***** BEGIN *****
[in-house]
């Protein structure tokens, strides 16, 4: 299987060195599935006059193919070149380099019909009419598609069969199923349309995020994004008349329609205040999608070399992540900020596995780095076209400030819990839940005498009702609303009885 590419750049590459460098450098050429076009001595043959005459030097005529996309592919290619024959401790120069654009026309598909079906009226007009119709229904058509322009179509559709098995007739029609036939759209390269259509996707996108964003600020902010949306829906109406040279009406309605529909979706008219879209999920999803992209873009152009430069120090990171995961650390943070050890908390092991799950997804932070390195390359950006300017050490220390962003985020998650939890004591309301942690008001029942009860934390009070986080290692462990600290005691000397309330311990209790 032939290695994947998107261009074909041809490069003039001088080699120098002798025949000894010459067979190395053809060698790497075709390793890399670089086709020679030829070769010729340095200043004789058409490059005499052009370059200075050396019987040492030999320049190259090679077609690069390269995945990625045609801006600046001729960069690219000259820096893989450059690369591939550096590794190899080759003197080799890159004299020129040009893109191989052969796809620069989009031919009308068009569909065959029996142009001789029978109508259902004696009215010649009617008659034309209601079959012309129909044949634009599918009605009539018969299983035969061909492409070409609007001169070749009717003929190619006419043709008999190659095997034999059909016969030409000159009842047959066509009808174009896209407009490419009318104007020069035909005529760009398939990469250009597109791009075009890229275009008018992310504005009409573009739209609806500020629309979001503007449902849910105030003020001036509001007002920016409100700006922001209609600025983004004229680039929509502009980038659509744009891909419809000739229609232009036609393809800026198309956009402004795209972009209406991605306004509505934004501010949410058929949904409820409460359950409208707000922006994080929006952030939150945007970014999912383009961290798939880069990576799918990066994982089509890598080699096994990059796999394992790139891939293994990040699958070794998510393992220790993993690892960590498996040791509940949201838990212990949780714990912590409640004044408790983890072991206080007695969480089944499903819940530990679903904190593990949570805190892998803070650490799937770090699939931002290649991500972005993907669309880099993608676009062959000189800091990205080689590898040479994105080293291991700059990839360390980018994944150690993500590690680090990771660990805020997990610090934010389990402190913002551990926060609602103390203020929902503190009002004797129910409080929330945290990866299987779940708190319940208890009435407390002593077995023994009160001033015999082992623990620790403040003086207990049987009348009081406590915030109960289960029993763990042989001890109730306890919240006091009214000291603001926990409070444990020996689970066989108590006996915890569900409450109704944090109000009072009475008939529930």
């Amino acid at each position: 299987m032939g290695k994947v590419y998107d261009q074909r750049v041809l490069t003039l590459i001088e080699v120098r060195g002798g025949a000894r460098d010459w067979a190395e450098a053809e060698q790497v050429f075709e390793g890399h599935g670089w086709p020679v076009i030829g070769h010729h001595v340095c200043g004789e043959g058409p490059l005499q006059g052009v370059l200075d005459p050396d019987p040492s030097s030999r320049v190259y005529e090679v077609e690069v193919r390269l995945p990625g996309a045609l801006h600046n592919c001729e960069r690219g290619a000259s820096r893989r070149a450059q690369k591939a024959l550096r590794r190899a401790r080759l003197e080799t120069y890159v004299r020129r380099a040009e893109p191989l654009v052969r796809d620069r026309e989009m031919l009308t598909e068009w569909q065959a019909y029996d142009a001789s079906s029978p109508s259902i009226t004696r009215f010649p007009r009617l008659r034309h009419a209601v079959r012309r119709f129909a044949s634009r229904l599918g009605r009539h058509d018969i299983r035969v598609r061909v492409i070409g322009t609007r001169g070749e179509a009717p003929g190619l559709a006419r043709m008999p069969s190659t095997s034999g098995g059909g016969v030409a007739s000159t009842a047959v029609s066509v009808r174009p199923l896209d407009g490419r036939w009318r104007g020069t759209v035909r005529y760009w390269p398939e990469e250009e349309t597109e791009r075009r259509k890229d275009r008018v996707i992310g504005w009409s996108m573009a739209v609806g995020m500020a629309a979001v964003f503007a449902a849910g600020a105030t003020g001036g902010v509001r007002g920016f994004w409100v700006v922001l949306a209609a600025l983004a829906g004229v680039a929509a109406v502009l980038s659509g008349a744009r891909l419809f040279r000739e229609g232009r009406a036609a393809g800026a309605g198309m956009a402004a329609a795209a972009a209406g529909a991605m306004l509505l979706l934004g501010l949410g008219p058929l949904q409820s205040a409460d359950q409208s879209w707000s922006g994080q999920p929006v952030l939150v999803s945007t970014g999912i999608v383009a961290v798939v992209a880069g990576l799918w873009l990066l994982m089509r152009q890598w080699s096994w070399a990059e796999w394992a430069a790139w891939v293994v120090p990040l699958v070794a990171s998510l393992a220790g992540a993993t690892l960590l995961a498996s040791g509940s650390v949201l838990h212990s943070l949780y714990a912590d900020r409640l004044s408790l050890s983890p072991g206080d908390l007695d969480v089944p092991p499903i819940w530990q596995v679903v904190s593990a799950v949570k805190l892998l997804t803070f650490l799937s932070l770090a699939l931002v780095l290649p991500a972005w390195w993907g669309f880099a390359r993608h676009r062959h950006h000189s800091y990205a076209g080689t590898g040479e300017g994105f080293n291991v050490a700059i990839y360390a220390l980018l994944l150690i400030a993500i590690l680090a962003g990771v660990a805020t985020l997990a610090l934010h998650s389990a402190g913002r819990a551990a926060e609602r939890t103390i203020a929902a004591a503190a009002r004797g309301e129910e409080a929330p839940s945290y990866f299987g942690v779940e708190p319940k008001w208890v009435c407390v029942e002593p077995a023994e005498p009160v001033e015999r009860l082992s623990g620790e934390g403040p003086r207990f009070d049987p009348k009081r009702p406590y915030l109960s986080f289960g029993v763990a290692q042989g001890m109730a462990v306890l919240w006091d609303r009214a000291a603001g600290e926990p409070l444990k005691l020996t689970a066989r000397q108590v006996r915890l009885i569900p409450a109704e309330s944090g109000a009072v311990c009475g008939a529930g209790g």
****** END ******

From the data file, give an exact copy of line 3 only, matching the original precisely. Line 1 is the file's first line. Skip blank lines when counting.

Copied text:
């Amino acid at each position: 299987m032939g290695k994947v590419y998107d261009q074909r750049v041809l490069t003039l590459i001088e080699v120098r060195g002798g025949a000894r460098d010459w067979a190395e450098a053809e060698q790497v050429f075709e390793g890399h599935g670089w086709p020679v076009i030829g070769h010729h001595v340095c200043g004789e043959g058409p490059l005499q006059g052009v370059l200075d005459p050396d019987p040492s030097s030999r320049v190259y005529e090679v077609e690069v193919r390269l995945p990625g996309a045609l801006h600046n592919c001729e960069r690219g290619a000259s820096r893989r070149a450059q690369k591939a024959l550096r590794r190899a401790r080759l003197e080799t120069y890159v004299r020129r380099a040009e893109p191989l654009v052969r796809d620069r026309e989009m031919l009308t598909e068009w569909q065959a019909y029996d142009a001789s079906s029978p109508s259902i009226t004696r009215f010649p007009r009617l008659r034309h009419a209601v079959r012309r119709f129909a044949s634009r229904l599918g009605r009539h058509d018969i299983r035969v598609r061909v492409i070409g322009t609007r001169g070749e179509a009717p003929g190619l559709a006419r043709m008999p069969s190659t095997s034999g098995g059909g016969v030409a007739s000159t009842a047959v029609s066509v009808r174009p199923l896209d407009g490419r036939w009318r104007g020069t759209v035909r005529y760009w390269p398939e990469e250009e349309t597109e791009r075009r259509k890229d275009r008018v996707i992310g504005w009409s996108m573009a739209v609806g995020m500020a629309a979001v964003f503007a449902a849910g600020a105030t003020g001036g902010v509001r007002g920016f994004w409100v700006v922001l949306a209609a600025l983004a829906g004229v680039a929509a109406v502009l980038s659509g008349a744009r891909l419809f040279r000739e229609g232009r009406a036609a393809g800026a309605g198309m956009a402004a329609a795209a972009a209406g529909a991605m306004l509505l979706l934004g501010l949410g008219p058929l949904q409820s205040a409460d359950q409208s879209w707000s922006g994080q999920p929006v952030l939150v999803s945007t970014g999912i999608v383009a961290v798939v992209a880069g990576l799918w873009l990066l994982m089509r152009q890598w080699s096994w070399a990059e796999w394992a430069a790139w891939v293994v120090p990040l699958v070794a990171s998510l393992a220790g992540a993993t690892l960590l995961a498996s040791g509940s650390v949201l838990h212990s943070l949780y714990a912590d900020r409640l004044s408790l050890s983890p072991g206080d908390l007695d969480v089944p092991p499903i819940w530990q596995v679903v904190s593990a799950v949570k805190l892998l997804t803070f650490l799937s932070l770090a699939l931002v780095l290649p991500a972005w390195w993907g669309f880099a390359r993608h676009r062959h950006h000189s800091y990205a076209g080689t590898g040479e300017g994105f080293n291991v050490a700059i990839y360390a220390l980018l994944l150690i400030a993500i590690l680090a962003g990771v660990a805020t985020l997990a610090l934010h998650s389990a402190g913002r819990a551990a926060e609602r939890t103390i203020a929902a004591a503190a009002r004797g309301e129910e409080a929330p839940s945290y990866f299987g942690v779940e708190p319940k008001w208890v009435c407390v029942e002593p077995a023994e005498p009160v001033e015999r009860l082992s623990g620790e934390g403040p003086r207990f009070d049987p009348k009081r009702p406590y915030l109960s986080f289960g029993v763990a290692q042989g001890m109730a462990v306890l919240w006091d609303r009214a000291a603001g600290e926990p409070l444990k005691l020996t689970a066989r000397q108590v006996r915890l009885i569900p409450a109704e309330s944090g109000a009072v311990c009475g008939a529930g209790g």